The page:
American Society of Journalists and Authors

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The American Society of Journalists and Authors (ASJA) was founded in 1948 as the Society of Magazine Writers, and is the professional association of independent nonfiction writers in the United States.


The organization was established in 1948 as the Society of Magazine Writers.[1] In 2009 ASJA objected to the Google Book Search Settlement Agreement for authors.[2] In March 2009, ASJA changed their policy regarding self-published authors.[3] In June 2015 the membership criteria were revised slightly to include nonfiction writing in more kinds of markets, and nonbylined work as well.[4]


ASJA offers extensive benefits and services focusing on professional development, including regular confidential market information, meetings with editors and others in the field, an exclusive referral service, seminars and workshops, discount services and, above all, the opportunity for members to explore professional issues and concerns with their peers. ASJA is a primary voice in representing freelance writers' interests, serving as spokesman for their right to control and profit from uses of their work in new media and otherwise. Services and resources available to the public include publications, events, mentoring services and more. Editors and others can search the membership to hire experienced nonfiction writers for any need. ASJA is a member of the Authors Coalition of America [1] which repatriates foreign royalties and distributes to American authors or their representatives. All members are automatically enrolled into the Authors Registry [2]

The Society offers a number of services to the public, including:

  • A mentoring program for beginning journalists.[5]
  • ASJA Weekly, a free weekly news brief that gathers items of interest to independent writers and others in the fields of publishing, communications, content marketing, and more.[6]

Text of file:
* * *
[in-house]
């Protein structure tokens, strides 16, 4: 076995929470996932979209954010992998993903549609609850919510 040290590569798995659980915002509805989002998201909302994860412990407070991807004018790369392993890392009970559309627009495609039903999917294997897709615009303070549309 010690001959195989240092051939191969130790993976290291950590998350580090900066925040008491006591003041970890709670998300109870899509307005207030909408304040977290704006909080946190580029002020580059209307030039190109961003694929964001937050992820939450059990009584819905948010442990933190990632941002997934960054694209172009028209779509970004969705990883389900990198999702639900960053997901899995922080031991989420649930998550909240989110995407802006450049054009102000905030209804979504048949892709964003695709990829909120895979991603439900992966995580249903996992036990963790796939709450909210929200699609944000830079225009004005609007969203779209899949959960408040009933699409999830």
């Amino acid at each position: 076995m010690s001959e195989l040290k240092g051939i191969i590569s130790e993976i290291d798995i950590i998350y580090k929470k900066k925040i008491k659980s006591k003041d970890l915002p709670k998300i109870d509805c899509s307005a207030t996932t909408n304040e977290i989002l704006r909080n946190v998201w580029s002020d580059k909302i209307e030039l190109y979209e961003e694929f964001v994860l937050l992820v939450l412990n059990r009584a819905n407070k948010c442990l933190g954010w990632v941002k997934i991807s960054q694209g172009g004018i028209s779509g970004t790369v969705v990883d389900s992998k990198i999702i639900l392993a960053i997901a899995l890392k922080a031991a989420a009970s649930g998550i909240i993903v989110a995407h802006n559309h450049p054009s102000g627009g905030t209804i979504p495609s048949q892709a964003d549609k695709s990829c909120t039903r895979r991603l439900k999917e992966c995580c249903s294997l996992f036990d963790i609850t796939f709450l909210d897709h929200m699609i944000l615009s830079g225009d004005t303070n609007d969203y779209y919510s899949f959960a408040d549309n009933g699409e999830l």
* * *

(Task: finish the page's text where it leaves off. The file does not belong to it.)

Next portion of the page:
• The Writers Emergency Assistance Fund (WEAF) offers financial grants to writers in need. [3]
  • A database of willing members available to write on almost any nonfiction topic in almost any nonfiction venue or genre. [4]
  • An associated Freelance Writer Search that permits editors and publishers to advertise jobs to the entire ASJA membership, as well as obtain counseling on writing projects, budgeting, terms, and talent. [5]
  • Guidance for freelance writers to help with sticky professional situations, including late or non-payment of fees. [6]

See also[edit]


  1. ^ "About ASJA". American Society of Journalists and Authors. Retrieved 2007-11-12. Founded in 1948, the American Society of Journalists and Authors is the nation's professional organization of independent nonfiction writers. Our membership consists of more than 1,100 outstanding freelance writers of magazine articles, trade books, and many other forms of nonfiction writing, each of whom has met ASJA's exacting standards of professional achievement. 
  2. ^ "Lawyer and Author Adds His Objections to Settling the Google Book Lawsuit". New York Times. August 18, 2009. Retrieved 2010-11-16. Objections to the settlement have been raised by groups including the National Writers Union, the American Society of Journalists and Authors, ... 
  3. ^ "ASJA self-published members". American Society of Journalists and Authors. Retrieved 2011-02-22. The new policy, which a short while ago appeared on the public section of our website, reads as follows: "In general, self-published books are not accepted as qualifying material for ASJA membership. An exception may be made on rare occasion for self-published books with substantial sales, reviews in well-known journals, or inclusion in a major book club." 
  4. ^ "ASJA | The American Society of Journalists and Authors". Retrieved 2015-10-15. 
  5. ^ "ASJA Personal Mentoring Program". Retrieved 2015-10-15. 
  6. ^ "The ASJA Weekly Archive". Retrieved 2015-10-15. 

External links[edit]